Mar 4, 2008

Why Do Some People Hate Jesus?

Today's Lenten reading is Luke 23:1-25. The question we were asked to reflect on is why do some people hate Jesus today?

The reading deals with the "trial" of Jesus before Pilate and Herod. Pilot makes it crystal clear that Jesus is innocent of the charges being made against him.
  • "I find no basis for a charge against this man" (v.4),
  • "I have examined him in your presence and have found no basis for your charges against him...he has done nothing to deserve death" (vv.14-15),
  • "For the third time he spoke to them: 'Why? What crime has this man committed? I have found in him no grounds for the death penalty" (v.22).
But the crowds, being incited by the Jewish religious leaders, "with loud shouts insistently demanded that he be crucified" (v.23).

Why? Why did people hate Jesus so much?

For the religious leaders, the answer is because they saw Jesus as a grave threat to their religious institution, to their leadership, and to their way of living. Jesus challenged the status-quo, and challenged their institutional loyalty. Jesus was more concerned with what God might want than the preservation of a religious organization.

As great as Judaism was - after all, prior to Judaism, people had no clue what the gods wanted or what the gods would find pleasing. Prior to Judaism, it was a total guess game as to what might please the gods. But Judaism was the first religion where people no longer had to guess because God spoke to His people and made it clear how one could please God. That's pretty awesome - and as great as Judaism was, there came a time when its institutional and religious practices ran the course of its effectiveness.

And as great as some of our main-line denominations have been in recent history, it is not the end all if some of our denominations come and go, and if our denominations go through a massive transformation.

What is a travesty is when we get so stuck to our institutional ways that we fail to see the new things God is doing.

When we're asking why the crowds were so hateful toward Jesus - particularly after the incredible reception on Palm Sunday, that's a more difficult question to answer.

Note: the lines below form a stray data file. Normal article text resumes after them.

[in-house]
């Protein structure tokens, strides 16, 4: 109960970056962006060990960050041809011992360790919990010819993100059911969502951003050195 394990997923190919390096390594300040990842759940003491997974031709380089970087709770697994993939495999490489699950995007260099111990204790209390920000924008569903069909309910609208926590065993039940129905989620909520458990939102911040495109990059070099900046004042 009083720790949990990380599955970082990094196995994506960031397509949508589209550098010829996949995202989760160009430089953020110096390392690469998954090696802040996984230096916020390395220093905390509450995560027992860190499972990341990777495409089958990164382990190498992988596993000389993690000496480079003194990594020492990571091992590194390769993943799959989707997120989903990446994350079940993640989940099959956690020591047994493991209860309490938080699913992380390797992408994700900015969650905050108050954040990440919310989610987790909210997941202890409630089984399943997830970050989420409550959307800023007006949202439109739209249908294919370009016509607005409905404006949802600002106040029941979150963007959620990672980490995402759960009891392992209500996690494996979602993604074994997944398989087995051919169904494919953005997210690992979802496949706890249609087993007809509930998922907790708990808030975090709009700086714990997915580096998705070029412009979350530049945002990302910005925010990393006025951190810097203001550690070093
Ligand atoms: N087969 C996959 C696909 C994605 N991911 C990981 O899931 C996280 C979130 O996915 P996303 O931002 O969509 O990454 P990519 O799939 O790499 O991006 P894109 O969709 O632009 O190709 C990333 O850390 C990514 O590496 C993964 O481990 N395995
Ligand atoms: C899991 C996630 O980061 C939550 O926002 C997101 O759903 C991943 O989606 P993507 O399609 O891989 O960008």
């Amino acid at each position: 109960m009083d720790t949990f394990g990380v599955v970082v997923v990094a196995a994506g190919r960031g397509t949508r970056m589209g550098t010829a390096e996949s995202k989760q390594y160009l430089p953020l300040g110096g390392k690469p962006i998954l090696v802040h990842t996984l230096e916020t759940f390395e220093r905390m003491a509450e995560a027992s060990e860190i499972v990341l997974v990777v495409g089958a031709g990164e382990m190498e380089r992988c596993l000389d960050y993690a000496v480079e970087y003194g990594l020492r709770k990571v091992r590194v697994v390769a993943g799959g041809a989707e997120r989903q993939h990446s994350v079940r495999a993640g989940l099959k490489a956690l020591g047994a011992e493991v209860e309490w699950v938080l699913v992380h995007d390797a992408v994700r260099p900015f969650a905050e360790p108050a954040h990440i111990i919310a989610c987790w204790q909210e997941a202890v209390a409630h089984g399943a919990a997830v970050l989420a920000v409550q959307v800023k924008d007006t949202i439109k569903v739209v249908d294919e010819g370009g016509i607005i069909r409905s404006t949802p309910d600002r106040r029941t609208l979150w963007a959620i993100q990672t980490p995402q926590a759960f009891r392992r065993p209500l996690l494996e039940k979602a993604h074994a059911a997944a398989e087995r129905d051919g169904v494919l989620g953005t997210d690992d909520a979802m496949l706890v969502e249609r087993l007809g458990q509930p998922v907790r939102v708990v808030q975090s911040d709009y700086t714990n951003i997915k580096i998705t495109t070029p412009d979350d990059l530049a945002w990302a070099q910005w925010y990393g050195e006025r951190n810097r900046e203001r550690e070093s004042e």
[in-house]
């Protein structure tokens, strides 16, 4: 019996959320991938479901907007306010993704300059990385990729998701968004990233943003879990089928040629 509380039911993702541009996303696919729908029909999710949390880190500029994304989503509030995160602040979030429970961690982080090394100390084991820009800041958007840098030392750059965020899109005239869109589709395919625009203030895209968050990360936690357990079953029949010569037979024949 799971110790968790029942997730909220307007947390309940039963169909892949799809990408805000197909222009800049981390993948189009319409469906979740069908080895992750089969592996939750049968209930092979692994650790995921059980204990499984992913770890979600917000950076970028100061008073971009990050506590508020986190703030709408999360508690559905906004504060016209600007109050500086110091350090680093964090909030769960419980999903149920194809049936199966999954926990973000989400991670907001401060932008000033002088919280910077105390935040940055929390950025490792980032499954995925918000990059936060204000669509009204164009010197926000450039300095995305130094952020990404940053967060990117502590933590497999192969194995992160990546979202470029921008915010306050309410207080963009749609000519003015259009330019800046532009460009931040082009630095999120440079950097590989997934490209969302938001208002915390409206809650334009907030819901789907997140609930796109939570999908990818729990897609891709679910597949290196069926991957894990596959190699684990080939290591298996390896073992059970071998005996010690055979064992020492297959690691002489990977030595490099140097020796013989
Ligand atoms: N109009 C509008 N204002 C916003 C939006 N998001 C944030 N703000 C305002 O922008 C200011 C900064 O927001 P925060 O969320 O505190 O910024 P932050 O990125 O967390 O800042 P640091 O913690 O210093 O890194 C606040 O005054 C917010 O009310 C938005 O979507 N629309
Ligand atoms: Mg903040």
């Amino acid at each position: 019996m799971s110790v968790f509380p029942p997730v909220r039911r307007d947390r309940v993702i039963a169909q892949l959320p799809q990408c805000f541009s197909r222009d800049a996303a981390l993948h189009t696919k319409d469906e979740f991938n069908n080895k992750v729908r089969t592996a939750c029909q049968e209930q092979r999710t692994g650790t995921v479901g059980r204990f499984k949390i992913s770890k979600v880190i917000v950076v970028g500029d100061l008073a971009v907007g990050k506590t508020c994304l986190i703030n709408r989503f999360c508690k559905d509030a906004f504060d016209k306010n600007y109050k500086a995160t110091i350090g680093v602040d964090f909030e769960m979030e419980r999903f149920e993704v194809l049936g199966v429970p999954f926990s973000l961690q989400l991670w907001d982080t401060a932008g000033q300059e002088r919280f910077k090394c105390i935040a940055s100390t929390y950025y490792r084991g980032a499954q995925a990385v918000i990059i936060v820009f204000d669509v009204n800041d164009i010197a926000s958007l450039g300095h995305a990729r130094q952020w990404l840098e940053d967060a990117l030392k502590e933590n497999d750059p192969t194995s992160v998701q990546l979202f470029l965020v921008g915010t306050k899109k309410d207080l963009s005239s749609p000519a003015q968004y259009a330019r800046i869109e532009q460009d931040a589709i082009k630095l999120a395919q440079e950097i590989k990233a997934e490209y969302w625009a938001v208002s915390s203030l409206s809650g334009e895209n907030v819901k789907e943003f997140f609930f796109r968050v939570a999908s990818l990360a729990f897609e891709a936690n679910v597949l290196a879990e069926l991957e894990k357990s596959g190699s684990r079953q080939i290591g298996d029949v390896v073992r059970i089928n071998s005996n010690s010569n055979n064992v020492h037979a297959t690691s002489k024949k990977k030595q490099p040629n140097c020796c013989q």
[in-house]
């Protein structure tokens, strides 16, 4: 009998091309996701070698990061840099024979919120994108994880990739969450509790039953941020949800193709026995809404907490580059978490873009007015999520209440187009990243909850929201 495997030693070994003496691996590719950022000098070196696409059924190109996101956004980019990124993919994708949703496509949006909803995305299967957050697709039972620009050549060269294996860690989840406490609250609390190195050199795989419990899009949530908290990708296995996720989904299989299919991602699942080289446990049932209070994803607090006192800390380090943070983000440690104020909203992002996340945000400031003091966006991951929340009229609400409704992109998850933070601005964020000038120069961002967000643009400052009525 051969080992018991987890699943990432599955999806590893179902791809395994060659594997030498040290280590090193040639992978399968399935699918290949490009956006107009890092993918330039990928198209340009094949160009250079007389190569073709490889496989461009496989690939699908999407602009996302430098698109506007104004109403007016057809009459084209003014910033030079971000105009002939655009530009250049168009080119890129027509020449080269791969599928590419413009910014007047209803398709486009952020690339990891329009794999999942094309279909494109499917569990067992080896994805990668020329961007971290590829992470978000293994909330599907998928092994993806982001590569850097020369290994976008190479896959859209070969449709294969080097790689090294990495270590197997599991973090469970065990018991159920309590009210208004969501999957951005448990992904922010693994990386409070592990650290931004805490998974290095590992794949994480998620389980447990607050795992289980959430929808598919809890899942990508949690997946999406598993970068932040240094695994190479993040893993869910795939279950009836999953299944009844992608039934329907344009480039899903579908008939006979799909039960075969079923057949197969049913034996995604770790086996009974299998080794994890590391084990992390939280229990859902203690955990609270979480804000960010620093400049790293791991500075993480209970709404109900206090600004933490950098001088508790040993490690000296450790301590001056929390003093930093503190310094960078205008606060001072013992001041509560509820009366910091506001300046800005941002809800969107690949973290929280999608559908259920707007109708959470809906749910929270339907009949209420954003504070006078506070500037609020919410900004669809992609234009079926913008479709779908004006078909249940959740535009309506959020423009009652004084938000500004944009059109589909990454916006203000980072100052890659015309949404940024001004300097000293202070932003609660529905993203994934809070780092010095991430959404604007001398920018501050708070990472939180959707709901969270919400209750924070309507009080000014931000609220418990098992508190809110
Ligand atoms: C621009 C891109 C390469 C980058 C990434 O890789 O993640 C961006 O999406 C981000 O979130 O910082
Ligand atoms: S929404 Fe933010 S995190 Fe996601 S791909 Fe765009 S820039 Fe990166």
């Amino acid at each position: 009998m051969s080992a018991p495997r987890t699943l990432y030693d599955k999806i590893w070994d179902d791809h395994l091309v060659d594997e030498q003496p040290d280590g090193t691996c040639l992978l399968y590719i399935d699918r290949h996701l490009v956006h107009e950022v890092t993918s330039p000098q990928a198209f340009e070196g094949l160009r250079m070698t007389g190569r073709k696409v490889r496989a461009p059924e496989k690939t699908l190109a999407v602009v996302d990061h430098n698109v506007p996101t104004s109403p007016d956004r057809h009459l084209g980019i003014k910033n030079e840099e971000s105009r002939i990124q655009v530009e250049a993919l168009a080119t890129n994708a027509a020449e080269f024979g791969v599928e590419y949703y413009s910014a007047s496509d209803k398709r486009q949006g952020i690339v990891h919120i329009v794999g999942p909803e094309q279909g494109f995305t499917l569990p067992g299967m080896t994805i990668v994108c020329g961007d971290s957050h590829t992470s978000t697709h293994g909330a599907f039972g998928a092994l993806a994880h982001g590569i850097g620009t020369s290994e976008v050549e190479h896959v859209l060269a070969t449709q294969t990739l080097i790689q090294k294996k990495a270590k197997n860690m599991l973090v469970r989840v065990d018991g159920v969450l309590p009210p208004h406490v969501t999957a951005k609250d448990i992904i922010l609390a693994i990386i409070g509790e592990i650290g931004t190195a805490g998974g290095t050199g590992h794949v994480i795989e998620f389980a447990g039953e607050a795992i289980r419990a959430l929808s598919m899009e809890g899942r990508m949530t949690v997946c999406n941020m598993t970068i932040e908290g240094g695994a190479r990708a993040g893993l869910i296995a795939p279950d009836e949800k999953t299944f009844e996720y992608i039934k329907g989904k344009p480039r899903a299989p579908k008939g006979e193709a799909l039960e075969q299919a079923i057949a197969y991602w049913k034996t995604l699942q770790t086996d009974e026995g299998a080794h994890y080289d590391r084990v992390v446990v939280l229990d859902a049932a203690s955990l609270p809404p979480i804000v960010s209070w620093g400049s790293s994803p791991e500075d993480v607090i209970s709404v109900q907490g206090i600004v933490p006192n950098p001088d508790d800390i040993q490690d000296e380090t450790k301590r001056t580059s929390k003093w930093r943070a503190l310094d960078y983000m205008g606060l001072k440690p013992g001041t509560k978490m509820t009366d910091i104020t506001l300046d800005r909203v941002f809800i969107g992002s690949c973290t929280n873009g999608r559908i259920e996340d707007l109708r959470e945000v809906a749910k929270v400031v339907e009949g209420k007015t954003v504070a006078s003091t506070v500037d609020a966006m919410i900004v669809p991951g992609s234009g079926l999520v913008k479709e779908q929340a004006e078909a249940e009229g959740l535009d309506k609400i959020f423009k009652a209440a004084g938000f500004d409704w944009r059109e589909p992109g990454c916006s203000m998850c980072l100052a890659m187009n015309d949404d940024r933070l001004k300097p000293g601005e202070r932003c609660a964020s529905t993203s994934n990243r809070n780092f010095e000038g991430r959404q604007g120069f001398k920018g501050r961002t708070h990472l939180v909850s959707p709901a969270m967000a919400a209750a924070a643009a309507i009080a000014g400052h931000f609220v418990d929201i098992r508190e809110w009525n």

How could the crowds at one moment sing His praises, and then within a week cry out for His blood?

I guess, it's not uncommon even today. We sing the praises of an athlete, politician, or an entertainer, and within the same week they can be in our black list because of something they do or say.

Crowds are fickle. Crowds can never be the sole criteria for what is right and wrong. The crowds in Nazi Germany allowed Hitler to go after the communists without a protest. They allowed the Nazis to go after the Jews without protest. They allowed the Nazis to go after the protestants without protest. Then they allowed the Nazis to go after the Catholics without protest. And toward the end, there was no one left to protest.

Crowds do not determine right and wrong. Only God can, and only the Bible can show us right and wrong.

2 comments:

Mrs. Adams said...

I love the poem you reference at the end of this post. I first encountered this poem while studying Anne Frank: The Diary of a Young Girl in 7th grade. It has remained with me always.

It is easy to sit far removed from atrocities in our human history and say smugly to ourselves, "If I had been there, I would have said something, done something." But how easy is it to stand against the crowd? How easy is it to go against the grain of our own generation?

I see young people every day who are dissatisfied with the state of the world. They are hungry for change. They are seeking a new way. Many of these young people are also turned off by religion, not the fundamental ideas necessarily, but by what they perceive as hypocrisy of some "religious" people.

Our young people are the ones truly poised to make a significant, dramatic impact on our culture and on our world. If they are turned off and tuned out from God, where does that leave us?

James said...

When we ask the average non-churchgoing 20's-40's about what they think about Jesus, most of them think positively about Jesus. The problem with most people today is not with Jesus, it's with what organized religion has come to mean for them.

There are a couple of issues here. First, most people's understanding of who Jesus is very limited and often times a figment of their own creation rather than the Jesus of the New Testament. And it's this nice, wise, peaceful Jesus that people don't have issues with.

Once people discover the Jesus of the Bible, that's another story. Because our rebellion and sin causes us to reject a God who demands and deserves our total obedience and absolute allegiance.

But I do agree with you that we've got to do a better job of doing church in such a way to connect with the next generation of Americans.

Unless we connect and engage, the churches in America will look like the churches of Europe today.